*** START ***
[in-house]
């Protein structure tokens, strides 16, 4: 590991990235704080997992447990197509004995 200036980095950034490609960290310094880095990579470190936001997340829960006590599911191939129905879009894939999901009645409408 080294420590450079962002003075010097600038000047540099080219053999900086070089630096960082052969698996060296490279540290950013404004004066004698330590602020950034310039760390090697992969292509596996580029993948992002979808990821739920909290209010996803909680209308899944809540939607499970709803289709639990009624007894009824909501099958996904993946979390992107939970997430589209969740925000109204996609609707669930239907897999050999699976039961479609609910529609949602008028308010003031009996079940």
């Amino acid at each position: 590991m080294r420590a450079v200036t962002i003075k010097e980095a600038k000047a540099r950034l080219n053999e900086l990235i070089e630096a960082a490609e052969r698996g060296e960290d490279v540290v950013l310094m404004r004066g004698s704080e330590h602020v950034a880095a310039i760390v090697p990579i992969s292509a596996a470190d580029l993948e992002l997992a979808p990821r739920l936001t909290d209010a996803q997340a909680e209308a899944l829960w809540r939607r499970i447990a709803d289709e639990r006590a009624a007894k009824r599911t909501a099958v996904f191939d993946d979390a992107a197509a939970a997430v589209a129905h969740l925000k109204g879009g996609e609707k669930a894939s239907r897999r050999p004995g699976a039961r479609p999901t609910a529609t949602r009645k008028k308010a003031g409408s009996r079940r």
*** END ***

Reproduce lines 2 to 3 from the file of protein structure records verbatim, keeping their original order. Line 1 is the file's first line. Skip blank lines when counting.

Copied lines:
């Protein structure tokens, strides 16, 4: 590991990235704080997992447990197509004995 200036980095950034490609960290310094880095990579470190936001997340829960006590599911191939129905879009894939999901009645409408 080294420590450079962002003075010097600038000047540099080219053999900086070089630096960082052969698996060296490279540290950013404004004066004698330590602020950034310039760390090697992969292509596996580029993948992002979808990821739920909290209010996803909680209308899944809540939607499970709803289709639990009624007894009824909501099958996904993946979390992107939970997430589209969740925000109204996609609707669930239907897999050999699976039961479609609910529609949602008028308010003031009996079940």
């Amino acid at each position: 590991m080294r420590a450079v200036t962002i003075k010097e980095a600038k000047a540099r950034l080219n053999e900086l990235i070089e630096a960082a490609e052969r698996g060296e960290d490279v540290v950013l310094m404004r004066g004698s704080e330590h602020v950034a880095a310039i760390v090697p990579i992969s292509a596996a470190d580029l993948e992002l997992a979808p990821r739920l936001t909290d209010a996803q997340a909680e209308a899944l829960w809540r939607r499970i447990a709803d289709e639990r006590a009624a007894k009824r599911t909501a099958v996904f191939d993946d979390a992107a197509a939970a997430v589209a129905h969740l925000k109204g879009g996609e609707k669930a894939s239907r897999r050999p004995g699976a039961r479609p999901t609910a529609t949602r009645k008028k308010a003031g409408s009996r079940r």